The Cree woman’s words are accompanied by images of polar bears stranded on ice floes, unable to move about as they did years ago. The warmer temperatures in the Arctic are causing the sea ice platforms to melt and separate, thereby reducing the bears’ hunting opportunities and food sources. Furthermore, the larger gaps of open water make swimming conditions significantly more perilous for the bears. Mother bears are required to swim for several days at a time now, in order to find food for themselves and their cubs. Most often, the mothers lose significant portions of their body weight and don’t have the energy to safely navigate the waters. It’s no wonder so many polar bear cubs are being orphaned…
I stood in that theater, wiping the tears from my face, absolutely moved by the film’s words and images. That was the moment my whole view on zoos changed. I thought to myself, “Everyone needs to see this film, to hear the Cree woman’s words, and to see how we are negatively impacting the lives of these people and these precious creatures.” As a lifelong ally of wildlife and nature conservation, I pledged to support Assiniboine and Journey to Churchill for their commitment to public education and promoting personal action.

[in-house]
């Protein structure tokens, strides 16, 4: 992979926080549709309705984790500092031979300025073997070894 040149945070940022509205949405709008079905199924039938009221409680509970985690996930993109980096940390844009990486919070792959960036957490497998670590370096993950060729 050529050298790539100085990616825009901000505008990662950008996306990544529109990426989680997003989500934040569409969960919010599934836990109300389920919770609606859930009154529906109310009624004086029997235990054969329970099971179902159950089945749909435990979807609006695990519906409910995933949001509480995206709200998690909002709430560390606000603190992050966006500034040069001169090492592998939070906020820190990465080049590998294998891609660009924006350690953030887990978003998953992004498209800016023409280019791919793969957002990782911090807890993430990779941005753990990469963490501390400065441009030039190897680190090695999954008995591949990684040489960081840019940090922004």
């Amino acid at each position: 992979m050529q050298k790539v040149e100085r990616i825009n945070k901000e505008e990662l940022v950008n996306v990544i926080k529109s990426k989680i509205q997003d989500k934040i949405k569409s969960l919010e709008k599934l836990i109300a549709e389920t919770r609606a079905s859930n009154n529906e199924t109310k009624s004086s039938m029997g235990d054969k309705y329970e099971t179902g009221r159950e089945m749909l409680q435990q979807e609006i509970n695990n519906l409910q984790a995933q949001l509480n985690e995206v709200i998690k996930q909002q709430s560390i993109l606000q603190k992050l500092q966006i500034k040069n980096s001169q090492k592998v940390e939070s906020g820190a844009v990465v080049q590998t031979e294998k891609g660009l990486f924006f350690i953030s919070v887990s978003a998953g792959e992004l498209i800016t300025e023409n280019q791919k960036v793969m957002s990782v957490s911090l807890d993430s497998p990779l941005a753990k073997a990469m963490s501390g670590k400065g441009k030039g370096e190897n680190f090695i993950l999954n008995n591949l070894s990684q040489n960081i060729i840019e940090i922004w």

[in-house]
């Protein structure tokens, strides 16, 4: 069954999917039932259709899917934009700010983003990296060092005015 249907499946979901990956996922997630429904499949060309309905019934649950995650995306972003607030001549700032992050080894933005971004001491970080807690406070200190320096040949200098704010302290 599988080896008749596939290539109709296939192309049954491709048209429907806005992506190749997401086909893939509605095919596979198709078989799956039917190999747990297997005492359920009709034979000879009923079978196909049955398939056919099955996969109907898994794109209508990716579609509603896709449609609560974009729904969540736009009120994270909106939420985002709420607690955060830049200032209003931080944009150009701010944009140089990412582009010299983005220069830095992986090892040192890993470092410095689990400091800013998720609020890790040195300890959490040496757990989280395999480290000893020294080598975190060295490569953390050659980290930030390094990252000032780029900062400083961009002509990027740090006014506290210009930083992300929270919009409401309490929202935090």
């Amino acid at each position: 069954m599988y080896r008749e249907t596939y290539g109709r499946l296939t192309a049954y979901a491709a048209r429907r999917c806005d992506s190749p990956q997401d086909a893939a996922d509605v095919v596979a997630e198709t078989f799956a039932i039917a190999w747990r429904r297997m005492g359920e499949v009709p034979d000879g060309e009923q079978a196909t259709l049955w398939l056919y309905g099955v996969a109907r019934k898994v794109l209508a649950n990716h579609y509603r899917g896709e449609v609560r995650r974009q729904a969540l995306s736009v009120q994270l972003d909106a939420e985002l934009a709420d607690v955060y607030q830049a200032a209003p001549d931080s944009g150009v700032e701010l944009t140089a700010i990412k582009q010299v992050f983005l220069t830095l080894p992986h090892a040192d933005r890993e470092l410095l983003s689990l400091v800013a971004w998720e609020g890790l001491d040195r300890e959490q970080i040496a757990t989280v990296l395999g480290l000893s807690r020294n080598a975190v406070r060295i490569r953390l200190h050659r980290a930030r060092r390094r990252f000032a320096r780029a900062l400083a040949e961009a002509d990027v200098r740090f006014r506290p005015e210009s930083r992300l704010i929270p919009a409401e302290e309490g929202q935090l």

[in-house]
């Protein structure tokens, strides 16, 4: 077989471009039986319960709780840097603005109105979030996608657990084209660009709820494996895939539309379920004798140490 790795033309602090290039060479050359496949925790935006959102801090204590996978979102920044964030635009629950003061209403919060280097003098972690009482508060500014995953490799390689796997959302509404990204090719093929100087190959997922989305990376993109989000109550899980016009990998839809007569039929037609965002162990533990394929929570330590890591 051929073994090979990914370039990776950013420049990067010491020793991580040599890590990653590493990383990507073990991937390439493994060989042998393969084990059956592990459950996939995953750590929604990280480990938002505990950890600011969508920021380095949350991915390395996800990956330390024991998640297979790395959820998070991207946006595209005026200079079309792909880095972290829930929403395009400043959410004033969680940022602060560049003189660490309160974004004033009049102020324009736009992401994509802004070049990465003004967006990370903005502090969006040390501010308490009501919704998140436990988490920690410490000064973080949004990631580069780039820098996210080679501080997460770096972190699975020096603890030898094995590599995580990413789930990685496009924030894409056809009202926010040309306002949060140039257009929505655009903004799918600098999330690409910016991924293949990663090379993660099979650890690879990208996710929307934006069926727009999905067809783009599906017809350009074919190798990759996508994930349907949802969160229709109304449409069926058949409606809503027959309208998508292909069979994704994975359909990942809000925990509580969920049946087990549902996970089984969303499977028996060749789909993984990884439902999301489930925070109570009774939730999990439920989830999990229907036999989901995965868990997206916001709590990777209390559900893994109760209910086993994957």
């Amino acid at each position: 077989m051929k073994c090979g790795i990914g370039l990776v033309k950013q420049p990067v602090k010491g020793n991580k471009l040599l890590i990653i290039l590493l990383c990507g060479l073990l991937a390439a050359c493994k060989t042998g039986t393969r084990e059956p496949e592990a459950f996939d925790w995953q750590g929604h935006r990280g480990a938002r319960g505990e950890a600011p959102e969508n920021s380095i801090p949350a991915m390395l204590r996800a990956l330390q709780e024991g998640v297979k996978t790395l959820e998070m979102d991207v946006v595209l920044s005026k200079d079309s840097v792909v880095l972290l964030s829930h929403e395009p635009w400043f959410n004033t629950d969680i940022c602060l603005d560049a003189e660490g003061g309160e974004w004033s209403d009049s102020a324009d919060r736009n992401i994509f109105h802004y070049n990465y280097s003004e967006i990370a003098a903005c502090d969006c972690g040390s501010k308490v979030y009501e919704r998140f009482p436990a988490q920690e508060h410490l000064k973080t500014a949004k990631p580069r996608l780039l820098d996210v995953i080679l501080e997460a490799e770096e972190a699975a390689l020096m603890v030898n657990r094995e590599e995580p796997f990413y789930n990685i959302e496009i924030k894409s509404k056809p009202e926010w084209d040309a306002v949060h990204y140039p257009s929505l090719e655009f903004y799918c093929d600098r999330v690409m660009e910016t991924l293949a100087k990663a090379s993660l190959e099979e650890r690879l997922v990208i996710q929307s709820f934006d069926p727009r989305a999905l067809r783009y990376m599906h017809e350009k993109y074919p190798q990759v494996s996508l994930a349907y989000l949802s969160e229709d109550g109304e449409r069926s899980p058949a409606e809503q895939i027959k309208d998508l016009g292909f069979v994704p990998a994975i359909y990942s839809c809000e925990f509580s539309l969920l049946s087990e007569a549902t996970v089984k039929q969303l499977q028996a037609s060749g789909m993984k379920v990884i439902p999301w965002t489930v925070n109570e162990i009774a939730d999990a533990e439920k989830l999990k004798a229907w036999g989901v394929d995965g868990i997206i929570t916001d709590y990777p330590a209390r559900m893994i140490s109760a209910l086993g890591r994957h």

My visit to Assiniboine coincided with the recent change in administration of the United States, one that put an individual in charge who believes climate change is a hoax. The film’s message could not have been more timely. Since then, the Cree woman’s closing words have haunted me:
Always be respectful of the Earth and protect it. If you use it in the right way, it will be here for your children, and your children’s children.
More about Assiniboine Park and Zoo
- Journey to Churchill has received Exhibit Award Top Honours by the Association of Zoos and Aquariums (AZA); Thomas R. Baines Award for outstanding achievement by Canada’s Accredited Zoos and Aquariums (CAZA); and Innovation Award by Travel Manitoba.
- Also part of Journey to Churchill is Wapusk Lowlands where visitors encounter snowy owls, Arctic fox, caribou, and wolves.
- The zoo is open 364 days a year, closed only on Christmas Day (check zoo’s website for seasonal schedules and days with reduced hours).
- Guided group tours are available at additional costs.
- The indoor Polar Playground lets kids actively participate in education about polar bears and other Arctic species, all while having heaps of fun!
- Park concessions operate seasonally, and Tundra Grill, offering quick-service meals, follows the zoo’s hours of operation.
As previously stated, I was hosted on a media trip to Winnipeg by Travel Manitoba. Be assured that all thoughts, emotions, and opinions contained in this piece are, as always, 100% my own.